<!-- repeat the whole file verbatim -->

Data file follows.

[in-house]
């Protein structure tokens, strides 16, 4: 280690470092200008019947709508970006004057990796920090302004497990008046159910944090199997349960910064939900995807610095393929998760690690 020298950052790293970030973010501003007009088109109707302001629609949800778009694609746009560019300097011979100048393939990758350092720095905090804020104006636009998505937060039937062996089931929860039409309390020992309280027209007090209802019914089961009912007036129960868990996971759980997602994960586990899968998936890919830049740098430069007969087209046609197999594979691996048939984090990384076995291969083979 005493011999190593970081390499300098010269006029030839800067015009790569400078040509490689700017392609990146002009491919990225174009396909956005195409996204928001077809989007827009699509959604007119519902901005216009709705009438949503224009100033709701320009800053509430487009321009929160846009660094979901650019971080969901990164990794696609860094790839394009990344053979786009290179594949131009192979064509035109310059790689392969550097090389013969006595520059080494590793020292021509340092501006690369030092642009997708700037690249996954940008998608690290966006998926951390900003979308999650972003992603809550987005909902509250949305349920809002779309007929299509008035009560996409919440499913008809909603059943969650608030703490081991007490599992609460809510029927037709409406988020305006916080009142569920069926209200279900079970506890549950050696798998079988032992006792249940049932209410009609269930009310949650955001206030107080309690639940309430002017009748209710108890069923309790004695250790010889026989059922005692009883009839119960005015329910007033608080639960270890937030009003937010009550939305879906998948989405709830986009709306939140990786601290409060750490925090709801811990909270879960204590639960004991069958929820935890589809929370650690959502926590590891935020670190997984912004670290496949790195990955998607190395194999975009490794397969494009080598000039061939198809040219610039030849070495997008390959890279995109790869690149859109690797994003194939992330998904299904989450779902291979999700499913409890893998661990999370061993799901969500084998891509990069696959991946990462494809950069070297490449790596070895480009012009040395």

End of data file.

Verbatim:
[in-house]
């Protein structure tokens, strides 16, 4: 280690470092200008019947709508970006004057990796920090302004497990008046159910944090199997349960910064939900995807610095393929998760690690 020298950052790293970030973010501003007009088109109707302001629609949800778009694609746009560019300097011979100048393939990758350092720095905090804020104006636009998505937060039937062996089931929860039409309390020992309280027209007090209802019914089961009912007036129960868990996971759980997602994960586990899968998936890919830049740098430069007969087209046609197999594979691996048939984090990384076995291969083979 005493011999190593970081390499300098010269006029030839800067015009790569400078040509490689700017392609990146002009491919990225174009396909956005195409996204928001077809989007827009699509959604007119519902901005216009709705009438949503224009100033709701320009800053509430487009321009929160846009660094979901650019971080969901990164990794696609860094790839394009990344053979786009290179594949131009192979064509035109310059790689392969550097090389013969006595520059080494590793020292021509340092501006690369030092642009997708700037690249996954940008998608690290966006998926951390900003979308999650972003992603809550987005909902509250949305349920809002779309007929299509008035009560996409919440499913008809909603059943969650608030703490081991007490599992609460809510029927037709409406988020305006916080009142569920069926209200279900079970506890549950050696798998079988032992006792249940049932209410009609269930009310949650955001206030107080309690639940309430002017009748209710108890069923309790004695250790010889026989059922005692009883009839119960005015329910007033608080639960270890937030009003937010009550939305879906998948989405709830986009709306939140990786601290409060750490925090709801811990909270879960204590639960004991069958929820935890589809929370650690959502926590590891935020670190997984912004670290496949790195990955998607190395194999975009490794397969494009080598000039061939198809040219610039030849070495997008390959890279995109790869690149859109690797994003194939992330998904299904989450779902291979999700499913409890893998661990999370061993799901969500084998891509990069696959991946990462494809950069070297490449790596070895480009012009040395």